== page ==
How Values-Based Narratives Define the MODERN CONSERVATIVE ERA Examining the history of the conservative movement, and its thinking is essential to understanding how their focus on values, culture, and brand has led to the domination of our national politics in recent years. Many readers may not remember a time before conservatives controlled the heart of the Republican party. But, their dominance is actually relatively recent. Only in the last few years have we come to see the real effects of their influence in Republican circles, and the extent to which their viewpoints have become so widespread. We can loosely divide the conservative takeover of the Republican establishment into four distinct periods: 1. The 1960’s ~ A Turning Point Post World War II America shared a collective opinion across both political parties that a strong economic sector required involvement by the government in order to create a level playing field for citizens to prosper and businesses to thrive. At this time though, a relatively small group of conservatives held a starkly different view of the world. In their opinion, the government did not aid but actually obstructed the ability of the business community to pursue the greatest amount of profit possible. The real breakthrough moment for the movement came in 1964 when an uncompromising conservative, Barry Goldwater, became the Republican presidential nominee. He famously stated during his acceptance speech that, “extremism in the defense of liberty is no vice! And let me remind you also that moderation in the pursuit of justice is no virtue.” Although losing in a landslide, Goldwater’s ascendance to the Republican nomination marked a turning point and is widely considered the start of the modern conservative movement. Two years later a former actor by the name of Ronald Reagan defeated then-incumbent Pat Brown for the governorship of California. As the 1960’s moved along, conservatives began to invest heavily in academic programs to develop economic theories that would bolster their positions on low taxes and fewer regulations. Milton Friedman and the economics department at the University of Chicago are famous examples. They also developed institutions and think tanks, like the Heritage Foundation, to create and finesse messaging systems to communicate their views to a broader swath of Americans. At the heart of this initiative was a re-focusing of the movement on developing a values-based narrative. 2. 1980 ~ The Reagan Revolution Voter unhappiness with President Jimmy Carter, an oil shortage, and a recession all led to a presidential victory by Ronald Reagan in November 1980. It had taken conservatives just 16 years since Barry Goldwater’s landslide defeat to put one of their own in the White House. Conservatives, led by Friedman’s economic theories, used this opportunity to slash the size of the federal government, cut safety net programs, reduce union membership, and drastically increase the size of the military ~ the results of which included an unprecedented rise in federal deficits. Reagan and conservatives connected the values of freedom and liberty with everything from lower tax rates and less regulation to religious purity and anti-communism. The aftermath of Reagan’s presidency has remained. Conservatives, however, felt that many of their efforts had failed to reach fruition by a Congress that stubbornly remained under democratic control during Reagan’s years in office. 3. 1994 ~ The Contract with America The election of 53 republican representatives and 9 US Senators in 1994 marked the third pivot of the modern conservative movement. This created the first Republican majority in Congress in 40 years and marked the widening adoption of conservative principles and priorities. The Contract with America was a document published six weeks before the November elections that year and served as both a rallying cry and organizational manifesto for Republicans. The “contract” contained 10 legislative initiatives that covered a variety of conservative priorities. At the heart of the document were measures that included nods to values like security and personal responsibility and a focus of limiting taxes, reducing the size of government, and increasing military spending. While conservatives were limited to largely passing only symbolic legislation in the House of Representatives, they used this pulpit as a way to further communicate their values-based narrative on the American people. 4. 2000’s ~ The Conservative Media Machine With the rise of conservative talk radio and the creation of Fox News in the late 1990’s, conservative messaging moved from political circles into the mainstream. They now had a way to step inside any household in America with their consistent values-based messages. These linked values like freedom, liberty, safety, and self-reliance to their political priorities of low taxes, smaller government, increased military spending, and adherence to strict moral foundations. This hyper-partisan conservative messaging system has grown in recent years from talk radio and cable news to social media and digital streaming outlets.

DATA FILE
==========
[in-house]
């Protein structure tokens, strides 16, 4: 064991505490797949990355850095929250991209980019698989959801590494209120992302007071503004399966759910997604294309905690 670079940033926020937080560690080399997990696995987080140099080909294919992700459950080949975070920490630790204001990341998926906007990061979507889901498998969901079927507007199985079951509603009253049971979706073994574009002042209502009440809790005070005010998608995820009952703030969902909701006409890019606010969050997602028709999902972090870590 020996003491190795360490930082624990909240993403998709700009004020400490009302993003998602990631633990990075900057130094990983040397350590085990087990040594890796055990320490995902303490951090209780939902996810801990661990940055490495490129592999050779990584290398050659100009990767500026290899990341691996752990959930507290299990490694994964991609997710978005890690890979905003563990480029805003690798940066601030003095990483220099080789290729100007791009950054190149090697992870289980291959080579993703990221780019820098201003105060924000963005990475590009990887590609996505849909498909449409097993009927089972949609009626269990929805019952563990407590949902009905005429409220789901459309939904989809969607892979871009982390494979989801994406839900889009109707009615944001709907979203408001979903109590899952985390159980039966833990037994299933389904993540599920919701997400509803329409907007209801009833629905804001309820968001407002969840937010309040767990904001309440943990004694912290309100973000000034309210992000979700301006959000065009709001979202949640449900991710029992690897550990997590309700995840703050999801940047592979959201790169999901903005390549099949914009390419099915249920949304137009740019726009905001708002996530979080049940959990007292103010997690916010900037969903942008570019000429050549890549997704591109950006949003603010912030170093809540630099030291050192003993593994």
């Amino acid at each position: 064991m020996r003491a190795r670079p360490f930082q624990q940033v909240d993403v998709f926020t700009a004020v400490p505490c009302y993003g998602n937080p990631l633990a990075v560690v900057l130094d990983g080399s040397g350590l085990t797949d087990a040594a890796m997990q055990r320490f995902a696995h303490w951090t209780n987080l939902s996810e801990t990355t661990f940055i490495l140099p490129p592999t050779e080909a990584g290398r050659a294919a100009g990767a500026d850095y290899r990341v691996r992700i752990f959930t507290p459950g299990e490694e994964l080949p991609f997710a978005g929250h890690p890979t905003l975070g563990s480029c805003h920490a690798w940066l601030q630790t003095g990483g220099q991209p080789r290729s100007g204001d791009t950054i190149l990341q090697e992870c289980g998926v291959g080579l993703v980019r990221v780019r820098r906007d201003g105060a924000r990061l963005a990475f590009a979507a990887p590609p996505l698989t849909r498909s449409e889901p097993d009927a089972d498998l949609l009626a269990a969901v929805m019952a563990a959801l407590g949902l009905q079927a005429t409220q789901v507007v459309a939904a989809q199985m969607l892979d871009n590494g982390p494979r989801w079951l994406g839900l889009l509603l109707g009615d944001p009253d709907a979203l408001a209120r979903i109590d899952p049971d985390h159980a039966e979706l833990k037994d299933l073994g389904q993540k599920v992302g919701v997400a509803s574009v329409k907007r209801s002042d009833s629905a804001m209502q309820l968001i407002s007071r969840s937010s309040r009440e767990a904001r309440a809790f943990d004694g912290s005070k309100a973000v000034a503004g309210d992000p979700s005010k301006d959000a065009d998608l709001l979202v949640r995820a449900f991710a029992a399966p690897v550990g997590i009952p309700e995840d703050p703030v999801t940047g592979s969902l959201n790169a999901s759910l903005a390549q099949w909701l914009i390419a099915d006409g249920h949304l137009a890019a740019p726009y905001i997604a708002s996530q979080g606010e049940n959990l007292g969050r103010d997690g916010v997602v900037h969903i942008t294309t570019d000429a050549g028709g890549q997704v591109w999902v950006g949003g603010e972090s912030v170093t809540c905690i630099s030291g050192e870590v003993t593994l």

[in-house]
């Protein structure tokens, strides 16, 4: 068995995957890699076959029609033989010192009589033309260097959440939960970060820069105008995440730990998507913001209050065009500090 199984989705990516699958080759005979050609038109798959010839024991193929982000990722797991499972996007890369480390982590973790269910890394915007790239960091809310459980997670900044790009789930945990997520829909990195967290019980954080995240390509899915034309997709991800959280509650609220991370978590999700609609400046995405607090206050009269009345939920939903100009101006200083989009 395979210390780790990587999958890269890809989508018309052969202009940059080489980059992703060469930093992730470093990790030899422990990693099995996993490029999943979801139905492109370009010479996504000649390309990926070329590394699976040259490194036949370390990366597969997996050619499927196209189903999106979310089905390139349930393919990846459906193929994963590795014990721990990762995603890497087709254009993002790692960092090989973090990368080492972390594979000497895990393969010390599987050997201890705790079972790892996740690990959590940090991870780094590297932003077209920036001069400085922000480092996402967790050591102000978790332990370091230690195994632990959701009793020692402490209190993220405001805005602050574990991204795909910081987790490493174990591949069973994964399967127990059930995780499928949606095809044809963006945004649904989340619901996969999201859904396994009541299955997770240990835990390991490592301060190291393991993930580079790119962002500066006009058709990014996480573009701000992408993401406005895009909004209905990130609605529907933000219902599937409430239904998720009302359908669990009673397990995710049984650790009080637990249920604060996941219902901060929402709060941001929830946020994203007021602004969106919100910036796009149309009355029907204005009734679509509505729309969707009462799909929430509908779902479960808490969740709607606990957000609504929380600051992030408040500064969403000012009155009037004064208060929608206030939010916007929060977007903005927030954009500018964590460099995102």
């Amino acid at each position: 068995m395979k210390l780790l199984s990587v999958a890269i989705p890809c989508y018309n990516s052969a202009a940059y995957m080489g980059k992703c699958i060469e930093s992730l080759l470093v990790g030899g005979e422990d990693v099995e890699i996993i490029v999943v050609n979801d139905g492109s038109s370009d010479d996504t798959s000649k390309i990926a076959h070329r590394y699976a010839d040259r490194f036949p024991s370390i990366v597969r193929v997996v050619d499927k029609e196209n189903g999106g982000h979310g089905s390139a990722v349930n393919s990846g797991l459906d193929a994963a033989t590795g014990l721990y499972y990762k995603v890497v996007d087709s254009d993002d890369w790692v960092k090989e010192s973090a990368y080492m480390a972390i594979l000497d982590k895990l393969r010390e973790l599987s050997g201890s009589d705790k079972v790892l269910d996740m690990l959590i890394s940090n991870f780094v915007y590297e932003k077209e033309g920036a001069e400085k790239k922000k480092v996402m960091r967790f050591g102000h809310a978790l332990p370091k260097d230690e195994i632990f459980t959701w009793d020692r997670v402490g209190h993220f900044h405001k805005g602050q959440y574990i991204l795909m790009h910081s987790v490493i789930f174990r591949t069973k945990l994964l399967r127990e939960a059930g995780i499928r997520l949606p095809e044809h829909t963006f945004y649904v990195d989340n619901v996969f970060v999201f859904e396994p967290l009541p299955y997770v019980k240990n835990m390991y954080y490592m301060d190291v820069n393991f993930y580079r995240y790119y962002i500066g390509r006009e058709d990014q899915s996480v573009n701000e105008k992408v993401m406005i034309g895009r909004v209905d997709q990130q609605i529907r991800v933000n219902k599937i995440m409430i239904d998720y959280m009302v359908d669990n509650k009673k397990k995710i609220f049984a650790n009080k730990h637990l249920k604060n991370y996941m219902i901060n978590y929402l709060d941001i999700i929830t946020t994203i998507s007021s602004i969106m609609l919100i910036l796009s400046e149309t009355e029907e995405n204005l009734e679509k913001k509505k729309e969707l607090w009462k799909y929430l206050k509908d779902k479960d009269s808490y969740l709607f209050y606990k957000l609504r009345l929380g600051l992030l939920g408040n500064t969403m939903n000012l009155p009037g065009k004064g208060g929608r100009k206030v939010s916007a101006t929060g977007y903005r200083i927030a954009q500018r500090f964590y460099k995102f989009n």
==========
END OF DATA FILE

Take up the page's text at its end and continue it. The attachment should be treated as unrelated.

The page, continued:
The Link Between CONNECTING VALUES to VOTES Conservatives have tirelessly pushed their narrative by connecting their most important priorities to American values — in particular, the values of Freedom, Liberty, Safety, and Self-Reliance. In just one example, Ronald Reagan famously stated to Cincinnati business leaders that “lower tax rates means greater freedom”. With this push to place values at the center of their strategic plans, conservatives have framed themselves as the champions of America’s most cherished principles. There’s no question that this focus on values over the last three decades has been a key to conservative success at the polls as well. With groups like the Values Voters Summit, Citizens United, and the Traditional Values Coalition the push to focus on values is apparent. Often, conservative groups frame themselves as fighting against those on the left who lack a foundation of any values.But this distorted view fails to recognize the rich history of American values and principles connecting with a lengthy list of progressive movement reforms of the past.
Why We Must Start Talking About PROGRESSIVE VALUES
- Conservatives have radically changed our politics and cultural norms by connecting their issues to American values
- Values matter more than facts in political decision making
- The progressive movement must connect our issues to American values as much as facts when fighting for our social and environmental priorities